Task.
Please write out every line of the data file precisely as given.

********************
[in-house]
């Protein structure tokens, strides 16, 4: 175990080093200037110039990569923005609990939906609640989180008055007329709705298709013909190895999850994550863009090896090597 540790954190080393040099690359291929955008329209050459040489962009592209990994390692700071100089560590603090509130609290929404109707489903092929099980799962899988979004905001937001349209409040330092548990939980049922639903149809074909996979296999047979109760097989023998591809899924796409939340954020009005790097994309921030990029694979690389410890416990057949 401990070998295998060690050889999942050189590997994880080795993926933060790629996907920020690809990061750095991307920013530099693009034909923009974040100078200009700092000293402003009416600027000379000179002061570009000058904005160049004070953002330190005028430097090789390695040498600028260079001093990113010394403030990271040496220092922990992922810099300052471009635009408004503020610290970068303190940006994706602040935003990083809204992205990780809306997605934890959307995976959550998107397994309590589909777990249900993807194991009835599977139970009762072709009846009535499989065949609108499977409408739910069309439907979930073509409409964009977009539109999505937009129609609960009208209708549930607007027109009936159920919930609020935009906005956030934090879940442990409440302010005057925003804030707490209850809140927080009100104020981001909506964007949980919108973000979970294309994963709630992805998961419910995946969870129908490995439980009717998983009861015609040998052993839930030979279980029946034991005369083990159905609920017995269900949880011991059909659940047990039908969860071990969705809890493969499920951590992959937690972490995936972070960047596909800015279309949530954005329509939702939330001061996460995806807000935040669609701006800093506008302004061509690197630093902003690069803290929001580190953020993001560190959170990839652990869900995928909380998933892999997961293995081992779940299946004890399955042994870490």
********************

[in-house]
């Protein structure tokens, strides 16, 4: 175990080093200037110039990569923005609990939906609640989180008055007329709705298709013909190895999850994550863009090896090597 540790954190080393040099690359291929955008329209050459040489962009592209990994390692700071100089560590603090509130609290929404109707489903092929099980799962899988979004905001937001349209409040330092548990939980049922639903149809074909996979296999047979109760097989023998591809899924796409939340954020009005790097994309921030990029694979690389410890416990057949 401990070998295998060690050889999942050189590997994880080795993926933060790629996907920020690809990061750095991307920013530099693009034909923009974040100078200009700092000293402003009416600027000379000179002061570009000058904005160049004070953002330190005028430097090789390695040498600028260079001093990113010394403030990271040496220092922990992922810099300052471009635009408004503020610290970068303190940006994706602040935003990083809204992205990780809306997605934890959307995976959550998107397994309590589909777990249900993807194991009835599977139970009762072709009846009535499989065949609108499977409408739910069309439907979930073509409409964009977009539109999505937009129609609960009208209708549930607007027109009936159920919930609020935009906005956030934090879940442990409440302010005057925003804030707490209850809140927080009100104020981001909506964007949980919108973000979970294309994963709630992805998961419910995946969870129908490995439980009717998983009861015609040998052993839930030979279980029946034991005369083990159905609920017995269900949880011991059909659940047990039908969860071990969705809890493969499920951590992959937690972490995936972070960047596909800015279309949530954005329509939702939330001061996460995806807000935040669609701006800093506008302004061509690197630093902003690069803290929001580190953020993001560190959170990839652990869900995928909380998933892999997961293995081992779940299946004890399955042994870490």